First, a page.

The table below shows tax rates you pay in each band if you have a standard personal allowance of £12,500,

    BandTaxable incomeTax rate
    Personal AllowanceUp to £12,5000%
    Basic rate£12,501 to £50,00020%
    Higher rate£50,001 to £150,00040%
    Additional rateover £150,00045%

    Tax bands are different for people living in Scotland; visit Gov.UK for more details.

    While all these can seem a totally complex thing, 123Financials can help you by providing their guidance.

    3. Wait, what about the National Insurance contributions (NICs)!

    As well as tax, you might need to pay some NICs on the income from another job.

    NIC operates in a different way from Income Tax.

    National Insurance applies separately to both jobs.

    In the tax year 2020-21, if you earn more than £183/week, you’ll have to pay the Class 1 National Insurance Contributions.

    For example, let’s say John has two jobs. In the first job he earns £200/week and in the second job he earns £50/week.

    In his first job, John will pay £2.04/week in National insurance – 12% on £17 (£200 – £183).

    John will not pay NICs as his earnings in the second job are less than £183/week.

    Here, the fact John is working two jobs is not taken into consideration by HMRC for National Insurance like it is for the Income Tax.

    The NIC for both the jobs are calculated totally separate and are not compared to an overall annual amount, like the calculation of the income tax.

    If you are renting a property, our guide for landlords to pay and save tax will help you. Go check out!

    4. Benefits of working two PAYE jobs at the same time

    Being an employee, you can have several benefits including,

    • You get National Minimum Wage or National Living Wage for over -25s
    • Safe workplace
    • Set limits of working hours – an average of 18 hrs/week
    • Tax-free personal allowance

    When you work on a PAYE job, the Income Tax and NICs are handled by your employers.

    In short, a chunk of your cash gets carved off and sent to the HMRC before you get paid.

    So, basically, you do not need to worry about it as it’s all not in your hand – though it’s not that much easy going.

    It comes down to your tax code, and in the HMRC’s eyes, it is your entire fault if something goes wrong with the tax.

    5.  What are the tax codes for the second job?

    Each and every PAYE job has its own tax code, and if you are doing a second job means you are juggling with more than one tax code altogether.

    If you are doing a second job, then you will have to be careful about tax codes as a minor error can result in more or less taxes paid.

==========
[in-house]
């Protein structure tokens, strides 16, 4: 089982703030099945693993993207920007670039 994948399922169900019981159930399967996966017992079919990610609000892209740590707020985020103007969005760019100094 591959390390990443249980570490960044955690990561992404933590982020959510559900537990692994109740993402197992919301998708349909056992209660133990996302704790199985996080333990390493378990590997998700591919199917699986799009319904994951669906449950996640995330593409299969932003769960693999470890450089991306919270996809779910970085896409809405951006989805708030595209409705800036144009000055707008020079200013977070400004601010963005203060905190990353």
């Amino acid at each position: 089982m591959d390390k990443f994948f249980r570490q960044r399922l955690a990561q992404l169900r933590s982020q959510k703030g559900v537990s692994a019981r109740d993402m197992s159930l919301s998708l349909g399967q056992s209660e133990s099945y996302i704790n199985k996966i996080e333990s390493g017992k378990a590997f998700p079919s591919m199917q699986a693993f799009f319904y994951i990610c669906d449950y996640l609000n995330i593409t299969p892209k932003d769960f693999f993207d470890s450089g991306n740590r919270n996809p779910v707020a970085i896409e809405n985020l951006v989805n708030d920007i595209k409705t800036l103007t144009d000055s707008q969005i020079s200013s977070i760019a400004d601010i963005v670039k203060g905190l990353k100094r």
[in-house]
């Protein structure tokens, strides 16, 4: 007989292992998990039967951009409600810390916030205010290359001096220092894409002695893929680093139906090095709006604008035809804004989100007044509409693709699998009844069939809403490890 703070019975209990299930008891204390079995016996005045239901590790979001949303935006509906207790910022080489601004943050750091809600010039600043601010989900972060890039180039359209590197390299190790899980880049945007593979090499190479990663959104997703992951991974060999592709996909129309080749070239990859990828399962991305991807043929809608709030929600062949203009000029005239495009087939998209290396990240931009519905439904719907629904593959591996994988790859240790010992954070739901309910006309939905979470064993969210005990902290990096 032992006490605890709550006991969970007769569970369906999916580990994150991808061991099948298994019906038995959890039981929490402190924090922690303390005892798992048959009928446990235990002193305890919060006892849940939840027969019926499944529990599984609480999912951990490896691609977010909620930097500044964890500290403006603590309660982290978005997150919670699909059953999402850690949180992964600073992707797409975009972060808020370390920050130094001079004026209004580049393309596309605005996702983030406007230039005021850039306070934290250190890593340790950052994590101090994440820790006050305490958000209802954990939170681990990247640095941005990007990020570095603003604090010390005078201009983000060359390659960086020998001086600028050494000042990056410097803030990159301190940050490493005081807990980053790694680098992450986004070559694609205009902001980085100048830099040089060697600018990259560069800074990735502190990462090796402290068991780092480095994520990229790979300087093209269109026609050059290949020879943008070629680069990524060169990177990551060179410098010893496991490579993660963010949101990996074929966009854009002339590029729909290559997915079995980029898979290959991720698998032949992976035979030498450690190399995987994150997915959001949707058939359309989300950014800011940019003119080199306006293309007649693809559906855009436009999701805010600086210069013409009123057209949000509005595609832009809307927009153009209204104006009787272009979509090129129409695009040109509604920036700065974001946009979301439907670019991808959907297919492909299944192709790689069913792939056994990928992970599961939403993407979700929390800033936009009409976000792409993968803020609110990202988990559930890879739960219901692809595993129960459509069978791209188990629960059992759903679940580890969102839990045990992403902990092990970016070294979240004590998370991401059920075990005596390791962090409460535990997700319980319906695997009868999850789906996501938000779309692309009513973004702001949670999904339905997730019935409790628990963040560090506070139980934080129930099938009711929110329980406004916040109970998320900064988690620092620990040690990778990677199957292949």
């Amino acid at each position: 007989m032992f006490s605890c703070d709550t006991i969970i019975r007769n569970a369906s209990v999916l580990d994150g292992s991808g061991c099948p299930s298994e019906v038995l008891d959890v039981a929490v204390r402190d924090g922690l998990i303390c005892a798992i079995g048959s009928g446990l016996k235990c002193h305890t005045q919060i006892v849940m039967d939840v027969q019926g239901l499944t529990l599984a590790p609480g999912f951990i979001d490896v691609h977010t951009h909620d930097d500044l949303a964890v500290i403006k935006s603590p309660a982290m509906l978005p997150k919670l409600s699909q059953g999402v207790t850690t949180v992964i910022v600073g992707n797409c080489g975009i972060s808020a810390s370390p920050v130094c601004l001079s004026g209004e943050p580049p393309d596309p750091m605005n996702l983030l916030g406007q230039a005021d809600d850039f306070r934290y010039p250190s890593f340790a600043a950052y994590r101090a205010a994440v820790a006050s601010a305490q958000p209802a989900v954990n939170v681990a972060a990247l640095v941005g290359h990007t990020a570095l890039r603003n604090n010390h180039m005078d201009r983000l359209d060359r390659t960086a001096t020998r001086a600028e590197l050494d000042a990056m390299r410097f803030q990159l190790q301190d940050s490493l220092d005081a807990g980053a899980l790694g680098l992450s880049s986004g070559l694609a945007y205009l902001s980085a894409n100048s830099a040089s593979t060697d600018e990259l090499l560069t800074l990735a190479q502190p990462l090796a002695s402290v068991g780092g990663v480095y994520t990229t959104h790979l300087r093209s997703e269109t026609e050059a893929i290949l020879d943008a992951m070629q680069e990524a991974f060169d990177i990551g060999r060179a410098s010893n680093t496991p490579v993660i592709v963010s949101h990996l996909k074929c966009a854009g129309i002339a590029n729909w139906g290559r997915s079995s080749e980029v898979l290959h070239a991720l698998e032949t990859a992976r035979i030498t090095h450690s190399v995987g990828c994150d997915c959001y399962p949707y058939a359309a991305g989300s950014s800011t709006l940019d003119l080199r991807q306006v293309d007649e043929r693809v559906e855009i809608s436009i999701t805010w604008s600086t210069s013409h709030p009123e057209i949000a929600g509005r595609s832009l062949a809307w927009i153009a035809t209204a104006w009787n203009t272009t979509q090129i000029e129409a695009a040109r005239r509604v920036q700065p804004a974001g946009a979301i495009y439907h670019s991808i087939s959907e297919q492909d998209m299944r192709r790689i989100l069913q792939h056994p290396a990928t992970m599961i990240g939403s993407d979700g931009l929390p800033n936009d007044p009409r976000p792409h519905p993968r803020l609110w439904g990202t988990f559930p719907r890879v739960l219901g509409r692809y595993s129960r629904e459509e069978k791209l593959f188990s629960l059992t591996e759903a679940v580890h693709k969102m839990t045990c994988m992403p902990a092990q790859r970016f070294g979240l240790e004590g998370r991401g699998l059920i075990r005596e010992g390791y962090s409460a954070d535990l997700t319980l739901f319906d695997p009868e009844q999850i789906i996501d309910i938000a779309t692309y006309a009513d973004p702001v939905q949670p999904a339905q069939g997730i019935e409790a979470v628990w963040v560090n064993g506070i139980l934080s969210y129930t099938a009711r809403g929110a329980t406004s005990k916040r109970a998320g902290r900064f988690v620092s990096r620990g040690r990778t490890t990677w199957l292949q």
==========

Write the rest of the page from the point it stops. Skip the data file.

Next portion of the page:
Let’s say if you are earning more than a personal allowance from your primary job, then your tax code should be 1250L, while your second job will have a different tax code.

    The second job tax code should be as below,

    • BR – Basic Rate
    • D0 – Higher Rate
    • D1 – Additional Rate

    You can be able to find your tax code on the payslips, and you can inform HMRC about the second job with the use of a new starter checklist from your new employer.

    The tax code is used for completing a self-assessment tax return.

    6. What if you are self-employed as a second job?

    If you are doing side hustle as a self-employed, then you will need to inform that HMRC by a specific deadline – the 5th October following the end of the tax year in which you started working as a self-employed.

    Also, you will need to complete an annual self assessment tax return.

    And with the self-assessment tax return, you will also have strict tax deadlines to hit with some pretty nasty penalties in addition in case you mess things up and don’t file your tax return on time.

    If you have a business, then you must pay Corporation Tax, but what is Corporation tax? How to submit? To get answers to your questions – visit our blog post ‘Guide to the UK Corporation Tax system’.

    7. How to file tax if you have two jobs?

    Filing tax is not that much hard if you are employed, as all the information you require will be on the PAYE (Pay AS You Earn) system.

    • Income tax underpayments of upto £2,999- Usually adjusted through PAYE code.
    • Income tax underpayments of over £3,000- pay HMRC directly.

    In case you are self-employed, you will have to declare it through the self-assessment, which means you, will need to make sure the amount of your income you earn between 6th of April in a year to 5th of April the following year.

    Plus, you will also need to make sure you have calculated and submitted your tax bill before the deadline – generally 31st January.